Beacon, Jersey City

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Jersey City Medical Center
JCMC old fr SI Ferry jeh.jpg
From the harbor
Beacon, Jersey City is located in Hudson County, New Jersey
Beacon, Jersey City
LocationRoughly bounded by Montgomery Street, Cornelison Avenue, Dupont Street and Clifton Place, and Baldwin Avenue, Jersey City, New Jersey
Coordinates40°43′20″N 74°3′51″W / 40.72222°N 74.06417°W / 40.72222; -74.06417Coordinates: 40°43′20″N 74°3′51″W / 40.72222°N 74.06417°W / 40.72222; -74.06417
NRHP reference #85003057[1]
NJRHP #1515[2]
Significant dates
Added to NRHPNovember 27, 1985
Designated NJRHPMarch 19, 1985

The Beacon is a mixed-use development emerging from the rehabilitation of the original complex of the Jersey City Medical Center that also restores historical features of the exterior façades and public interior spaces. It is located on a 14-acre (57,000 m2) site on Bergen Hill, a crest of the Hudson Palisades and one of the highest geographical points in Jersey City, in Hudson County, New Jersey, United States. It creates the northeastern corner the Bergen Lafayette Section and is just east of McGinley Square. It includes 2,000,000 square feet (190,000 m2) of residential and retail space, approximately 1,200 luxury residences and 80,000 square feet (7,400 m2) of retail space.[3] The redevelopment stalled after a down-turn in the market,[4] but was completed by April 2016.[5][6]


The hospital began as the "Charity Hospital" by the Board of Aldermen of Jersey City who bought land at Baldwin Avenue and Montgomery Street in 1882 for a new hospital. The locale was chosen to remove the hospital from the industrial development at Paulus Hook. This building is now the Medical Center building. It was renamed the Jersey City Hospital in 1885 and had expanded to 200 beds. In 1909, the original hospital building was reserved for men and a second wing was added for women. When Frank Hague became mayor of Jersey City in 1917, he planned to expand the hospital. He had the original building renovated, and by the late 1920s started construction on a new 23-story structure for surgery. The new facility opened in 1931, and George O'Hanlon was the first director.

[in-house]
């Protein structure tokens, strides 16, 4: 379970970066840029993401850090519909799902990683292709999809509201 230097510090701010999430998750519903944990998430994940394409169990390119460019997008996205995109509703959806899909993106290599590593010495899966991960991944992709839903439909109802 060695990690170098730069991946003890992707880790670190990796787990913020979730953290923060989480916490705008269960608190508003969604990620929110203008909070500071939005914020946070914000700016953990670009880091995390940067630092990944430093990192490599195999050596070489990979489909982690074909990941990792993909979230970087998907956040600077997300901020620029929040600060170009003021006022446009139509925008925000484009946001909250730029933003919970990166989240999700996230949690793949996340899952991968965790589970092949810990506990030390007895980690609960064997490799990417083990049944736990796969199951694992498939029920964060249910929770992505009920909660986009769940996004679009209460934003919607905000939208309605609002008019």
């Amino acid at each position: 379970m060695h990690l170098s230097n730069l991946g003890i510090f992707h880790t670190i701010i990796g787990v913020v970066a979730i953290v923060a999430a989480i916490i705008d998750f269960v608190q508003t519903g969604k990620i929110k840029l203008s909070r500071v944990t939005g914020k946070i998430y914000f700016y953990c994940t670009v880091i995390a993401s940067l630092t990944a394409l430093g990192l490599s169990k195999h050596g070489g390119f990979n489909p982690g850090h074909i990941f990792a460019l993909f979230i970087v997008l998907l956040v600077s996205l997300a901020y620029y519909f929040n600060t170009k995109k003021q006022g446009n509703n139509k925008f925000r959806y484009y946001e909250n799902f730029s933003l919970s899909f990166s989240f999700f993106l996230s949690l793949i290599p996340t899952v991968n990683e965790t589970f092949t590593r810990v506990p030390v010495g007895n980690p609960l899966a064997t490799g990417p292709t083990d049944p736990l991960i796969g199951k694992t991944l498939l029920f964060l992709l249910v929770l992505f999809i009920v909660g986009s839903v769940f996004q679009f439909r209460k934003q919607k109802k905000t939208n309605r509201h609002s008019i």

During the Great Depression, new buildings were added as a Works Progress Administration project secured by Mayor Frank Hague,[7] The Jersey City Medical Center included such architectural and designer trappings as marble walls, terrazzo floors, etched glass, decorative moldings and glittering chandeliers, and had one of the most famous maternity wards in the country – the Margaret Hague Maternity Hospital.[8] The original main hospital building was demolished to make way for two new hi-rise structures. The formal dedication of the Medical Center Complex, including the new B. S. Pollack Hospital building, was on October 2, 1936, with Franklin D. Roosevelt dedicating the building. During the 1950s, JCMC was the home of the medical school of Seton Hall University, which later became the New Jersey Medical School, now located in Newark. Oversized and understaffed, in 1988[9] the Medical Center declared bankruptcy and became a private, non-profit organization. In 1994, the State of New Jersey designated the Medical Center as a regional trauma center, and in the late 1990s it was approved as a core teaching affiliate of Icahn School of Medicine at Mount Sinai. The hospital and offices moved to a new complex in 2004. Prior to that, one building of the complex, 591 Montgomery Street had been converted for senior assisted-living residence.